Manufacturing trends for 2022 to tech up India’s fragmented industry
It’s high time the fragmented Indian manufacturing industry techs up to meet Industry 4.0 demands head on.
In the highly fragmented manufacturing industry in India, the process of finding the right vendor and figuring out the manufacturing process, fair prices etc. is often tedious, time-consuming and inefficient.
According to IBEF numbers, the appliances and consumer electronics market in India is projected to grow to US$21.18 billion by 2025, and a NITI Aayog report and RMI India say the electric vehicles financing industry in India is projected to grow to ~ US$50 billion by 2030.
To meet this demand in the future, India needs to infuse its supply chain, shop floor management or employee management processes with IoT, automation, cloud, and HRM systems.
While the manufacturing industry in India is overhauling itself by becoming digitised, how much has it achieved?
Large and forward looking enterprises have adopted digitisation and are rapidly integrating their system while smaller enterprises are gradually adopting this concept
The Tech Panda spoke to Sonam Motwani, Founder and CEO of Karkhana.io, an on-demand, B2B manufacturing platform, who predicts the digitisation trends to be expected in the manufacturing industry in India in 2022.
Motwani says that in the manufacturing industry, the state of digitisation varies depending on the size of the organisation and the sector.
“Generally, in our experience, we have seen large and forward looking enterprises have adopted digitisation and are rapidly integrating their system while smaller enterprises are gradually adopting this concept. Overall, around US$5-6 billion have been spent on digitalisation initiatives by the manufacturing industry,” she reveals.
Globally, companies have spent over US$900 billion on industry 4.0 initiatives, and hence India is comparatively a much smaller market. The US, for example, is way ahead. Names like Tesla, Amazon, and Henkel are investing in greenfield plants, expansions, and digitisation. India hasn’t yet embraced the shift to on demand manufacturing.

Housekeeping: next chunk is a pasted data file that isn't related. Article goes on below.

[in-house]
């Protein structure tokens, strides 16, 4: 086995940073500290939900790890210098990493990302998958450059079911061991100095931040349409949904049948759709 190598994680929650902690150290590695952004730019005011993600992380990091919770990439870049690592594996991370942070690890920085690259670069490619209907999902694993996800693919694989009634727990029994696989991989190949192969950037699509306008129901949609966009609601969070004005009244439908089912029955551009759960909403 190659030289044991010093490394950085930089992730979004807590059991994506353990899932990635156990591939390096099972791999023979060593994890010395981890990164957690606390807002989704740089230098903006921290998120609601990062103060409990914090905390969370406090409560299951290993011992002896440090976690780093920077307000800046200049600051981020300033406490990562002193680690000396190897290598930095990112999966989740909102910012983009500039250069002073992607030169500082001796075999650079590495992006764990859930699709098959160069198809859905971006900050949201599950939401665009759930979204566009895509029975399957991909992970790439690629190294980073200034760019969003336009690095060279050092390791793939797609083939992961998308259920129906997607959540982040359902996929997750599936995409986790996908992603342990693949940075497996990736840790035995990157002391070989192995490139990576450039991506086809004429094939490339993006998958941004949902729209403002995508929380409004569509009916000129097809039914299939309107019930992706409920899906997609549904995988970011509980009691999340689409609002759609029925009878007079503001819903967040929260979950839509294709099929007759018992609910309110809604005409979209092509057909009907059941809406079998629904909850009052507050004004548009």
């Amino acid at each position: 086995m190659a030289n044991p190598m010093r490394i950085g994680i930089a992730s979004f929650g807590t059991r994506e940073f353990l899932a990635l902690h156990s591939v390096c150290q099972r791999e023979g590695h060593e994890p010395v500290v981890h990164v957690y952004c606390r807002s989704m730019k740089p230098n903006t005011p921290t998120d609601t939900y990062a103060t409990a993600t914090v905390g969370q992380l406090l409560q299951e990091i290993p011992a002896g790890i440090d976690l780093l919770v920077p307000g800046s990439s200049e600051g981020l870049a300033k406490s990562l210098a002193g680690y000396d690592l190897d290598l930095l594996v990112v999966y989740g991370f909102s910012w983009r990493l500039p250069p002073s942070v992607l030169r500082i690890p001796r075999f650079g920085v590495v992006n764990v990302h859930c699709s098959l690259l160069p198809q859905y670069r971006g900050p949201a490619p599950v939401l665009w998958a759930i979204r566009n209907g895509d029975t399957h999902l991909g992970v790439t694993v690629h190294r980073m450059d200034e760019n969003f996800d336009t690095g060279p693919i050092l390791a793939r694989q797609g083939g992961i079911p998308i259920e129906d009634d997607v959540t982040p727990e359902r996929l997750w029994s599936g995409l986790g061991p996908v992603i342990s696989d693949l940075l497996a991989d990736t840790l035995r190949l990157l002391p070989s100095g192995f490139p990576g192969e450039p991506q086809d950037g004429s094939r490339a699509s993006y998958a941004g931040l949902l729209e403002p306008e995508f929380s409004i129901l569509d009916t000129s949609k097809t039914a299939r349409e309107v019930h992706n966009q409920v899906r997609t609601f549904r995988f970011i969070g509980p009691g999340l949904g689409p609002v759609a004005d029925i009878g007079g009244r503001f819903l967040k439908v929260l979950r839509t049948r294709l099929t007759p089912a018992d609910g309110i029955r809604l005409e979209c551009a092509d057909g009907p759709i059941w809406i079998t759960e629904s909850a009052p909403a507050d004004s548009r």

“On-demand manufacturing is a new concept across the world, and in India as well. Hence, we are yet to see a shift to on-demand manufacturing in India,” she says.
“However, we are seeing a broader acceptance and implementation of Industry 4.0 concept, which augurs well for proponents of on-demand manufacturing,” she adds hopefully.
Manufacturing trends for 2022
As India gears up for Industry 4.0, demand is going to pour in, and we will see several trends in digitisation in the manufacturing industry, predicts Motwani.
Digital-twin based solutions
Companies are looking to use digital-twin based solutions to optimise resources. Motwani predicts that industries are going to spend US$4.6 billion globally on digital-twin based solutions.
Industries are going to spend US$4.6 billion globally on digital-twin based solutions
A digital twin is a virtual model of a physical asset like factory or parts of a product. It allows companies to optimise resources as companies perform simulation and testing in a virtual environment before using actual resources.
Only last week, Kraft Heinz and Microsoft joined hands to create digital twins for Kraft Heinz’ 34 owned manufacturing facilities in North America to help test and perfect solutions and processes before applying them on the plant floor.
2022 will also see the usage of data science to enable planned maintenance to increase cost savings.
“Manufacturing firms are using data science to improve their machine’s life. They are installing sensors in machine to detect failures in advance,” reveals Motwani.
Manufacturing firms are using data science to improve their machine’s life… Such kind of planned maintenance can lead to 12% cost savings to the manufacturing companies
The sensors collect data and history of the machine. And this data is used by manufacturers to figure out the root cause of failure. Then, appropriate steps are taken in advance to increase the machine’s life.
“Such kind of planned maintenance can lead to 12% cost savings to the manufacturing companies,” she adds.
Industry 4.0 skills
Manufacturers will partner with institutions to build employees skilled in Industry 4.0 technologies.
One of the biggest challenges is to attract and retain new talent, especially Millennials and Gen-Z. Manufacturers are thus forming relationships with technical education institutions to develop their employees of the future
“Soon, in the future, manufacturers will shift to Industry 4.0 so as to maintain its existence and to remain competitive in the market. Since 2020, the manufacturing industry has experienced the shortage of skilled labour and one of the biggest challenges is to attract and retain new talent, especially Millennials and Gen-Z. Manufacturers are thus forming relationships with technical education institutions to develop their employees of the future,” she says.
The need for a tech savvy manufacturing workforce has been reiterated often.
With the manufacturing sector contributing to over 14.5% of the country’s GDP, expected to create 100 million new jobs and touch the US$1 trillion mark by 2025, there is a rise in the need for bettering cognitive, social, behavioural, and functional skills to cater to a changing market.
As a new workforce interacts with emerging technology, there is a need to sharpen social, behavioural, and cognitive skills like crisis management, resilience, interpersonal communication, quick decision making, and critical thinking.